One of the somber moments of the cancellation of last year's NCAA tournament was it was a lost opportunity for schools like Gonzaga, Dayton or San Diego State to make a legitimate Final Four run and a shot at a national championship. The last time someone outside of the power six leagues won the whole thing (please excuse the AAC's two titles in 2013 and 2014 with former Big East evictions Louisville and UConn) was UNLV way back in 1990.
This year could still be that year. Gonzaga looks like the team to beat in 2021 and has that look of those 1990 Rebels. Kelvin Sampson's Houston Cougars are a top five team who have the chops to make a run. Could a team like Drake make a Butler-style run to the Final Four?
Add in schools like Alabama, Iowa, Creighton or Missouri and we could have a non-traditional champion. Which makes sense with how ...
For the first time in 60 years, Duke, Kentucky and North Carolina are all unranked at the same time. Duke and North Carolina just ended a streak of over 150 meetings where at least one of them were ranked. On a lot of bracketology sites, the Tar Heels are squarely on the bubble, the Blue Devils are on the outside looking in and the Wildcats are in the midst of their worst season in decades and will need a miracle to make the tournament. There is a feasable chance that none of those storied programs will participate in March Madness this season.
Also, Michigan State is sitting near the bottom of the Big Ten standings. To not have these programs in the NCAA tournament would add to one of the strangest seasons in college hoops history.
The Jayhawks lost their season opener to top-ranked Gonzaga ... then went on to win 10 of their next 11 games. They then hit a rough patch as the Jayhawks would lose three straight and five out of seven to put them in a deep hole in the Big 12 standings. With games remaining against Texas, Texas Tech and Baylor, the Jayhawks could lose more than 10 games for the first time since Roy Williams' first season in Lawrence in 1988-1989.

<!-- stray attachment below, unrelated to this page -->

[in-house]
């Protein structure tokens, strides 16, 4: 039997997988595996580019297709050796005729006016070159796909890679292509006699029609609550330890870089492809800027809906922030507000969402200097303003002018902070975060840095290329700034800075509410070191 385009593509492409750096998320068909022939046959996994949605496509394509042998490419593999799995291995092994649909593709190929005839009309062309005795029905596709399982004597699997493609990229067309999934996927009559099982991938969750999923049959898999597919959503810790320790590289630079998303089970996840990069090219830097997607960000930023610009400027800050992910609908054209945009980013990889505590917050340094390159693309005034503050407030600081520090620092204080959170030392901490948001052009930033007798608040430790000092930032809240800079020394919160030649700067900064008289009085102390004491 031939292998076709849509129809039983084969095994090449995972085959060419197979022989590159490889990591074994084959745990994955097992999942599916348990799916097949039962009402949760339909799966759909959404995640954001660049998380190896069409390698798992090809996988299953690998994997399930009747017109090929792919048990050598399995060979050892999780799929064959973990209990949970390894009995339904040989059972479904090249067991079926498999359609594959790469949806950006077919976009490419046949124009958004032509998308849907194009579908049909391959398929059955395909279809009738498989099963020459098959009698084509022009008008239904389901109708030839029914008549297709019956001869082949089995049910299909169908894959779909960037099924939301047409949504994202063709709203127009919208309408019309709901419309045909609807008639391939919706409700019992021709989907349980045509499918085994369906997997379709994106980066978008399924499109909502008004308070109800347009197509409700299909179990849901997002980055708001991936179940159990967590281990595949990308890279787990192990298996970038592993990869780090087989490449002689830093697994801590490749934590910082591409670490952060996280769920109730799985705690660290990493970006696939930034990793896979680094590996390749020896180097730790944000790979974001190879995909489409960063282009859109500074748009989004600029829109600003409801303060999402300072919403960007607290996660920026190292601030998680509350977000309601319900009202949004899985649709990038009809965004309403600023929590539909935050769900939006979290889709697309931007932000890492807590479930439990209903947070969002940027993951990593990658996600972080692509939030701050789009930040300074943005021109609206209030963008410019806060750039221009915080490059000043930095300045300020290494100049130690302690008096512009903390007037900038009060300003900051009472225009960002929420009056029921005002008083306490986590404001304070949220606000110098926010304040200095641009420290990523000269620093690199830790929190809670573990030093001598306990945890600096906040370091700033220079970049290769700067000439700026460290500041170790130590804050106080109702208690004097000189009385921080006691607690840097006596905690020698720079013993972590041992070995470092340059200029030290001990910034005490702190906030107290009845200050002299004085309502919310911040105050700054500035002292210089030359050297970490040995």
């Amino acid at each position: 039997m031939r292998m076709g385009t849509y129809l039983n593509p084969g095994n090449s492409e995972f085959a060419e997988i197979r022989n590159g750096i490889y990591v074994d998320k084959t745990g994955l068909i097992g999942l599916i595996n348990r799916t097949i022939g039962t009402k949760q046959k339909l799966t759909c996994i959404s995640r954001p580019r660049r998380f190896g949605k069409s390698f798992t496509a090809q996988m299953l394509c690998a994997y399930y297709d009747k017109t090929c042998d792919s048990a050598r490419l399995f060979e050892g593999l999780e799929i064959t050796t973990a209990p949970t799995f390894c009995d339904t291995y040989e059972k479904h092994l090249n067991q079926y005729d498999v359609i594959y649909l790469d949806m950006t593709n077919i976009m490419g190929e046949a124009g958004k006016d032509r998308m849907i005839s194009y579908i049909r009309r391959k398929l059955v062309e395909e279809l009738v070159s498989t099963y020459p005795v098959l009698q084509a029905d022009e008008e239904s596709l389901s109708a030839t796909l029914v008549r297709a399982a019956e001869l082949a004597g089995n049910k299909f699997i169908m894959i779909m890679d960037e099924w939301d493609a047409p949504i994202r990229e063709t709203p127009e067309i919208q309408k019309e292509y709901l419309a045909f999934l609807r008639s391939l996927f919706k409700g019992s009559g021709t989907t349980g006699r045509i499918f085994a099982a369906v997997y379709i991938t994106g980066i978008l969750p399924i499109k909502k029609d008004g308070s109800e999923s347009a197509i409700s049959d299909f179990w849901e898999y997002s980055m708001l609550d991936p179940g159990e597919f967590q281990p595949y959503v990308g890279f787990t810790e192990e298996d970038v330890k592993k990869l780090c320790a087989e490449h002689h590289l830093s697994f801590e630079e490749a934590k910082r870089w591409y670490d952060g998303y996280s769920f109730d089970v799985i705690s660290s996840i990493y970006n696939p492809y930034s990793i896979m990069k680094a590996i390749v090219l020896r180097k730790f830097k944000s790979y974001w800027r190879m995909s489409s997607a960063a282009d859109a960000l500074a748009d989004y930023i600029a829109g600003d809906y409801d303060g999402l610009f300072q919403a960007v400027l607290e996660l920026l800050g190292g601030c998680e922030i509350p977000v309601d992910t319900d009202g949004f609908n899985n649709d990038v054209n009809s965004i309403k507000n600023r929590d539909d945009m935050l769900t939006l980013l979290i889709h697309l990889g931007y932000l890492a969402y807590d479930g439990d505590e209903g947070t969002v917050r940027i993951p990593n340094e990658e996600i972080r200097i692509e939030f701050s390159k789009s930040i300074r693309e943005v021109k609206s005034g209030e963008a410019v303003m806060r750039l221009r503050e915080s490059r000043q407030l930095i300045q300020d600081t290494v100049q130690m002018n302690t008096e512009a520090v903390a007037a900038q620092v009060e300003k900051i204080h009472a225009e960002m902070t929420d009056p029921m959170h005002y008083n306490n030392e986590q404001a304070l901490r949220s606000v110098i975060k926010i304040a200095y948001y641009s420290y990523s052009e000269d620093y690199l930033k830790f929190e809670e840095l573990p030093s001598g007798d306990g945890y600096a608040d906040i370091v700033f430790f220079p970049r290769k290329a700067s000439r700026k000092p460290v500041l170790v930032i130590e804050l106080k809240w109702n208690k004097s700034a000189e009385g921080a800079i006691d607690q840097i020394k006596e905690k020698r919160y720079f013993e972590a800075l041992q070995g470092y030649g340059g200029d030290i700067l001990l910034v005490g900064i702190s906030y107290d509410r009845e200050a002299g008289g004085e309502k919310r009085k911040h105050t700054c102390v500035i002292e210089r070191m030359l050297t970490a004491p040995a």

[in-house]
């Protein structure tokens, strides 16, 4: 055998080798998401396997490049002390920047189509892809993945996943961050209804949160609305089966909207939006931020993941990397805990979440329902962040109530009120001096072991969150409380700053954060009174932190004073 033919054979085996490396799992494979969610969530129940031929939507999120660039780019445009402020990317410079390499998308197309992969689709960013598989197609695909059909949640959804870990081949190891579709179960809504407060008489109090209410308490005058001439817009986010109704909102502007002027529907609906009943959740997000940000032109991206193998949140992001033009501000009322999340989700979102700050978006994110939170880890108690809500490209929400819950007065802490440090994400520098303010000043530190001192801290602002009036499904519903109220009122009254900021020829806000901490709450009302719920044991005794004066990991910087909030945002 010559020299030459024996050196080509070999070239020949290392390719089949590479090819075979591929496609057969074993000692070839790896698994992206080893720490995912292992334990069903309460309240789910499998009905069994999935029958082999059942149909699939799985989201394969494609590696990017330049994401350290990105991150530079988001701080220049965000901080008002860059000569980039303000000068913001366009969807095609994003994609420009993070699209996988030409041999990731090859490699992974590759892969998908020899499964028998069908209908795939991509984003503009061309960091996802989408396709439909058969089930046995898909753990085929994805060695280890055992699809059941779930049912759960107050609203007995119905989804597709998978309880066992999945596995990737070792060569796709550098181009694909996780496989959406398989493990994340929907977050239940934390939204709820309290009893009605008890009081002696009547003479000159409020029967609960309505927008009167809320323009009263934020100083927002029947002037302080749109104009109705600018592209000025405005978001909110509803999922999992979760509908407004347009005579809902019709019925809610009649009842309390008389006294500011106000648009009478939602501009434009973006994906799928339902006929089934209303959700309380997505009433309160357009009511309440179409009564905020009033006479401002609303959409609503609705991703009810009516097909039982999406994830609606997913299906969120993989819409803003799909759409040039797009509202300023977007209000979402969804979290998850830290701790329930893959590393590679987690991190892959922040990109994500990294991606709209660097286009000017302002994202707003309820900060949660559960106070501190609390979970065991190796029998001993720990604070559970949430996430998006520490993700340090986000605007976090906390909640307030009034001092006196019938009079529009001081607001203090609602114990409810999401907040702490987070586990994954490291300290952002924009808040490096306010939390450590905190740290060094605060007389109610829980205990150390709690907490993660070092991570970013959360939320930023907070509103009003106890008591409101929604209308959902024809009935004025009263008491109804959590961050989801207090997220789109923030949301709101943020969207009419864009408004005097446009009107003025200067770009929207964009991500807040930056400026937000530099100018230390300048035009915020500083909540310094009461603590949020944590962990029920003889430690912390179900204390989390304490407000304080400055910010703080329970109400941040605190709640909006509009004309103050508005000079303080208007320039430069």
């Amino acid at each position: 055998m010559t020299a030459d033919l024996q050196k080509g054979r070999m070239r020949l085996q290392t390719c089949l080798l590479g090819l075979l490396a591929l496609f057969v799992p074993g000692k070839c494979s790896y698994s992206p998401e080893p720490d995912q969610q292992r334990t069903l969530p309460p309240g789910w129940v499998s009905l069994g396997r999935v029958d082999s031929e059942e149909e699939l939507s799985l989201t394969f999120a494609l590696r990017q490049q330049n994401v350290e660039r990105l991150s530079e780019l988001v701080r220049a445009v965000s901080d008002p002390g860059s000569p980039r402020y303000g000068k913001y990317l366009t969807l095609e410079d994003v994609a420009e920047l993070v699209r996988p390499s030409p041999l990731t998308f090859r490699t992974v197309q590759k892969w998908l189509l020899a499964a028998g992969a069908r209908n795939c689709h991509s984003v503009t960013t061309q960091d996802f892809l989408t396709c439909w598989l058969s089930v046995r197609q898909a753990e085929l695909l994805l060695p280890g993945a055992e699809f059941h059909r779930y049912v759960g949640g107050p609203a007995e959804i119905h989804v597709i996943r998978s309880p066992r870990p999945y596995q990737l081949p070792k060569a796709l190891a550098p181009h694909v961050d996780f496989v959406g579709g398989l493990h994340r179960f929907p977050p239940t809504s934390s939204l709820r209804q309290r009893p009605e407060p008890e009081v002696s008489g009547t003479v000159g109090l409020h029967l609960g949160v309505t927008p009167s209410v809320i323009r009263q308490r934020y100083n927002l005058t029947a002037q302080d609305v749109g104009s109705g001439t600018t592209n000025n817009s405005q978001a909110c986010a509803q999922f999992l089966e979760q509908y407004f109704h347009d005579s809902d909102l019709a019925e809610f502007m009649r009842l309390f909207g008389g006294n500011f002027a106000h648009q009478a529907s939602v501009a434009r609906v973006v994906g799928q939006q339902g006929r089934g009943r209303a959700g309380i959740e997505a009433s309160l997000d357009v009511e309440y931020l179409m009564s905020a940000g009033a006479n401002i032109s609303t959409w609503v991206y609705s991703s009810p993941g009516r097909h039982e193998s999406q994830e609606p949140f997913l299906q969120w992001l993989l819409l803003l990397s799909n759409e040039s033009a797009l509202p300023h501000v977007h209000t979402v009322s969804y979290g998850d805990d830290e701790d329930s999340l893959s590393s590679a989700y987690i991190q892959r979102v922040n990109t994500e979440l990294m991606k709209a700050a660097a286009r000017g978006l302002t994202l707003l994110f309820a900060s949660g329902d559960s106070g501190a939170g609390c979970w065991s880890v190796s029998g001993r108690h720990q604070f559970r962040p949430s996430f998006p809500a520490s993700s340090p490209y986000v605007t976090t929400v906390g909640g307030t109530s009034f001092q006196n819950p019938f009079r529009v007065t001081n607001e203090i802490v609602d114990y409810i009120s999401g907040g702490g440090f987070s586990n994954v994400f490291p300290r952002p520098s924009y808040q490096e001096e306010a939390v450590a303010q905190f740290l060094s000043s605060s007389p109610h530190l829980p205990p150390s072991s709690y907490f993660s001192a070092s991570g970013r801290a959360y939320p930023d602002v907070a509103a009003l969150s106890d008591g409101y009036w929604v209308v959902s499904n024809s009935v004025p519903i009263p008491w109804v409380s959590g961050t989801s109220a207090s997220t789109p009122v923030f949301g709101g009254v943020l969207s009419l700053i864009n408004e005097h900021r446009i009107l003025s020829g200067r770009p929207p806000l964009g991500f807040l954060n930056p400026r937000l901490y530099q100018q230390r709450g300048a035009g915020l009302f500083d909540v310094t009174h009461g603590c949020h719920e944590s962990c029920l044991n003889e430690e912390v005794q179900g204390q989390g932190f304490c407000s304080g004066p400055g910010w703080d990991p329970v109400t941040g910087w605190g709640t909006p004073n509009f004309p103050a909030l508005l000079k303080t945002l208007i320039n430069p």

Or they could make a run and win their first national championship since 2008. They are that kind of boom-or-bust kind of team. Sure, they've lost seven games already, but they are to the two top ranked teams in the nation, and five of the top 11 ranked teams. But they are trending the wrong way and close the regular season against Texas Tech, Texas and Baylor.
It just doesn't make sense that the Big Ten hasn't won a national championship since Mateen Cleaves and the Michigan State "Flintstones" cashed in on a title in 2000. Twenty years and the league is still searching for their next title -- though they played in the national championship game in 2002, 2005, 2007, 2009, 2013, 2015 and 2018. In that time, rival leagues the ACC (8), Big East (5) and SEC (3) have dominated winning the tournament. Heck, even the fledgling AAC has won two tournaments!